Now let's look at the 1975 Leata specifications. The Leata could not be classified as a kit car, nor was it intended to be. With the exception of the frame, construction of the entire vehicle took place in the Stinebaugh shops, one son in charge of machining, one responsible for fiberglass layup, another for the upholstery, and so on. Numerous nephews looking for interesting work supplied the additional needed manpower.
Another divergence from the typical kit car was the Leata's build quality. Don Stinebaugh, in the words of a former employee, "really sweated the details." The full text of one promotional piece reads: "One of the best engineered engines in America. A 2.3 Leata with electronic ignition. Heavy duty Spicer rear end. BR78x13 steel belted radial ply tires. Heavy steel frame. 3" x 1 1/2" of 1/8" stock. All wearing parts listed in Owners Manual. Easily replaced in well equipped parts houses. Real instrumentation. Speedometer; ampmeter; fuel, water and oil gauges set in recessed housing. Walnut grain wood trim on the glove box, radio and heater controls. All set in a padded dash. Deluxe harness type seat belts. Wing windows. Deluxe adjustable, foam padded vinyl upholstered seats. Deep pile 100% nylon carpering [sic]. All of fire retardant materials. Continental kit attached to frame. Chrome bumpers and guards with protective rubber inserts. Dual hydraulic brake system. Full A frame coil spring. Independent front suspension. Ten gallon fuel tank."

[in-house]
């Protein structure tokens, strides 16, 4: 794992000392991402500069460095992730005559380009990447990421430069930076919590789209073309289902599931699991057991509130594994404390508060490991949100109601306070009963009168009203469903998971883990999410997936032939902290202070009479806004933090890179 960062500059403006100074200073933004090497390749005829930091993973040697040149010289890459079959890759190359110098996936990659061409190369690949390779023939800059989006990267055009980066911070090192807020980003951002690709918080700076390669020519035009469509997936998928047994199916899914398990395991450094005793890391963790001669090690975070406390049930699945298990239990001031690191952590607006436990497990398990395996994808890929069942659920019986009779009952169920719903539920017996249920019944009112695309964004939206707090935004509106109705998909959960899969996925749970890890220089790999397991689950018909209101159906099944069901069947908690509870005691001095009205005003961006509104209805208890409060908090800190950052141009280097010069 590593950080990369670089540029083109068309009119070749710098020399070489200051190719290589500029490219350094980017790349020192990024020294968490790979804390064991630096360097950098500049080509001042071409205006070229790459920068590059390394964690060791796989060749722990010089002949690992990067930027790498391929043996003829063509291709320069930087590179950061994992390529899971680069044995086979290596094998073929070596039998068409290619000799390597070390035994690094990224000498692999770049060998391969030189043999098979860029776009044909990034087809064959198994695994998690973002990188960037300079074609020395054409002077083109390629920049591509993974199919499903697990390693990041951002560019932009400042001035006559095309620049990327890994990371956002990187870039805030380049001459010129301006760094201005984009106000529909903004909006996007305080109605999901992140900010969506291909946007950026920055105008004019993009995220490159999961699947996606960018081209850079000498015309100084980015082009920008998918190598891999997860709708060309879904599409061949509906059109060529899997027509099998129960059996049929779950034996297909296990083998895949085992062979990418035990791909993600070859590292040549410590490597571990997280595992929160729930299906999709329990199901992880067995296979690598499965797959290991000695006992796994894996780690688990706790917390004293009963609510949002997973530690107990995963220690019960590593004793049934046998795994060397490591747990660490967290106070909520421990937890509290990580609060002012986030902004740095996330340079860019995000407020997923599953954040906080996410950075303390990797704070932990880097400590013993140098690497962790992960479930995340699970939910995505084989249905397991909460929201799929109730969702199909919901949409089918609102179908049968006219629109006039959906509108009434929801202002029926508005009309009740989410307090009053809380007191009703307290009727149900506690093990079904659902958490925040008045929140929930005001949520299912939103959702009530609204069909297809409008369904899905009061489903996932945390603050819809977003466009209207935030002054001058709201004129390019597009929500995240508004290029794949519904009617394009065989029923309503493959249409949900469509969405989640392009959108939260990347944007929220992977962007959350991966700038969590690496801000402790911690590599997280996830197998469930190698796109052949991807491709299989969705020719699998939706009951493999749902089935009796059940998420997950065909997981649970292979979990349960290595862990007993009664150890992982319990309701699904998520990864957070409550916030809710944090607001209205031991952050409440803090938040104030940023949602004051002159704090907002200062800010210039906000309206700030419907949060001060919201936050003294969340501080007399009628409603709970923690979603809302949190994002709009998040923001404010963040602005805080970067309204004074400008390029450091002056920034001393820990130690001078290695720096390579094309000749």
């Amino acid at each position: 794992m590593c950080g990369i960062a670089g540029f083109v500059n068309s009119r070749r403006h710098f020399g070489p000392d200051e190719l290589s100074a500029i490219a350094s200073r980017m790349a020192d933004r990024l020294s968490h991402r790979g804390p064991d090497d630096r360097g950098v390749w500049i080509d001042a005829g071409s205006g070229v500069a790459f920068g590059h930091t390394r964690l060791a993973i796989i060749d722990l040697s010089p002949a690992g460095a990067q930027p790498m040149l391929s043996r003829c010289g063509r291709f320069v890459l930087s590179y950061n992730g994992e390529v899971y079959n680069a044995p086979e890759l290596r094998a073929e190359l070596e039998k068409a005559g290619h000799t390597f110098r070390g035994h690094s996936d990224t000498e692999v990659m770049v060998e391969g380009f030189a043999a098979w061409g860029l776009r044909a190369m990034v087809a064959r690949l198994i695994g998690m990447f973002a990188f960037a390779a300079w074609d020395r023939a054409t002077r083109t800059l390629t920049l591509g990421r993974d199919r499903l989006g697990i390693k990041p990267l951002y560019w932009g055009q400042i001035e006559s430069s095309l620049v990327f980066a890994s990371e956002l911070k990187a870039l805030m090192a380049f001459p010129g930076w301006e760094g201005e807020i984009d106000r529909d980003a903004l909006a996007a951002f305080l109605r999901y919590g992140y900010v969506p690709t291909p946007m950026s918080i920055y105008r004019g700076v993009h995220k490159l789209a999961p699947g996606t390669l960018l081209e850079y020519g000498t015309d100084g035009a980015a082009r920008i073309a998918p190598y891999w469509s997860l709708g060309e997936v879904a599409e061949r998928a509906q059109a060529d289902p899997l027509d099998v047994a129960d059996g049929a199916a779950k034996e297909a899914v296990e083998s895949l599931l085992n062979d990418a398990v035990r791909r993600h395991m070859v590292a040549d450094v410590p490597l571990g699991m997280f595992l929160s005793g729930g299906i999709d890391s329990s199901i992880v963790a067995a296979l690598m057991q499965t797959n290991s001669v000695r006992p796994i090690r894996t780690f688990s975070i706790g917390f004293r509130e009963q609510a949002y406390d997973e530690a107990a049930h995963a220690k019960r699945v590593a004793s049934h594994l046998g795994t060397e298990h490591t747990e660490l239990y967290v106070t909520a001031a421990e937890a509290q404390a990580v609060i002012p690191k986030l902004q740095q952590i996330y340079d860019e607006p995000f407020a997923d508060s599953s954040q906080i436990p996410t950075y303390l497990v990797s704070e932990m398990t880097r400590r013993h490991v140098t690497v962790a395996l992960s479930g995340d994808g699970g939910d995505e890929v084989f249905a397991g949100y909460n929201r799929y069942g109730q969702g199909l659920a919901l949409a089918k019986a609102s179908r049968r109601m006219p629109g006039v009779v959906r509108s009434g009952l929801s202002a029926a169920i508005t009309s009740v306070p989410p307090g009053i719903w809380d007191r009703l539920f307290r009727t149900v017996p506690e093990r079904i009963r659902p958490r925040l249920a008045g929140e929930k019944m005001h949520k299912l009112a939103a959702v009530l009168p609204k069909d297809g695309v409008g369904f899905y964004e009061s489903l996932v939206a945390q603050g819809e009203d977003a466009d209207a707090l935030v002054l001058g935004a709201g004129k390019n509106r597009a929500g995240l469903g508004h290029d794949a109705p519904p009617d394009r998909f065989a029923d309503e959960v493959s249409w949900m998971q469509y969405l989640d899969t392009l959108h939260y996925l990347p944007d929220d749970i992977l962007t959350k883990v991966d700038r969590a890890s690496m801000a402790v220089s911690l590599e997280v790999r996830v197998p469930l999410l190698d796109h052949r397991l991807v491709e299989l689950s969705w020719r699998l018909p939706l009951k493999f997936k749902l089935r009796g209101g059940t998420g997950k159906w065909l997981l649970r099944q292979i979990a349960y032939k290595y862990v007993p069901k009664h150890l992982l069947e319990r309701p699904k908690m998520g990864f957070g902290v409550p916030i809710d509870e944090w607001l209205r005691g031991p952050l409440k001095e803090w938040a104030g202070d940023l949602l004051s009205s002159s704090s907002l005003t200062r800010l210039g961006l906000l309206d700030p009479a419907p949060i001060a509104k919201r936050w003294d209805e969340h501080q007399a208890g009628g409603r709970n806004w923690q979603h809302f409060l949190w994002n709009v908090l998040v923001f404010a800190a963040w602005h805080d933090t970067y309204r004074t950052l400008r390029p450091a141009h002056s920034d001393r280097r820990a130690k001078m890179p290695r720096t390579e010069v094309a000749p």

Not exactly deathless prose. Yet, it speaks volumes about a man's pride in his creation and the engineer's belief that the public could arrive at only one rational purchasing decision when presented with the cold, mechanical facts. Another anomaly: this type of prosaic sales pitch supposedly died out in 1923 when Ned Jordan's ads began sending potential Jordan Playboy buyers "Somewhere West of Laramie," launching the now-universal practice of selling the sizzle rather than the steak. Stinebaugh figured that if the steak was good, the sizzle would take care of itself.
Stinebaugh chose fiberglass as a body material not because he was fond of it -- "I don't like it in my boats and I don't like it in my cars!" -- but because if thick enough it provided great structural strength. As if to demonstrate, one purchaser flipped his speeding Leata one rainy night, skidding 65 feet on its top. No harm came to the driver, and when the Leata was put back on its wheels it started right up. The Stinebaughs made it good as new simply by cutting off the old, bruised top and splicing a new one in its place.
When the government demanded proof of crashworthiness, Stinebaugh built a cement wall and, in front of members of the local press, towed a stock Leata into it at 40 mph, then got in and drove off. He offered an open challenge to the Big Three to do likewise.
The Pinto engine gave the undersized car astonishing performance. A young couple asked the company to buy back their new Leata after a trip to Seattle netted them a citation for unwittingly doing over 90 mph. They told Stinebaugh the car was just too scary for them to drive.
On the next page, find out how the press and the public received the Leata when it debuted in 1975.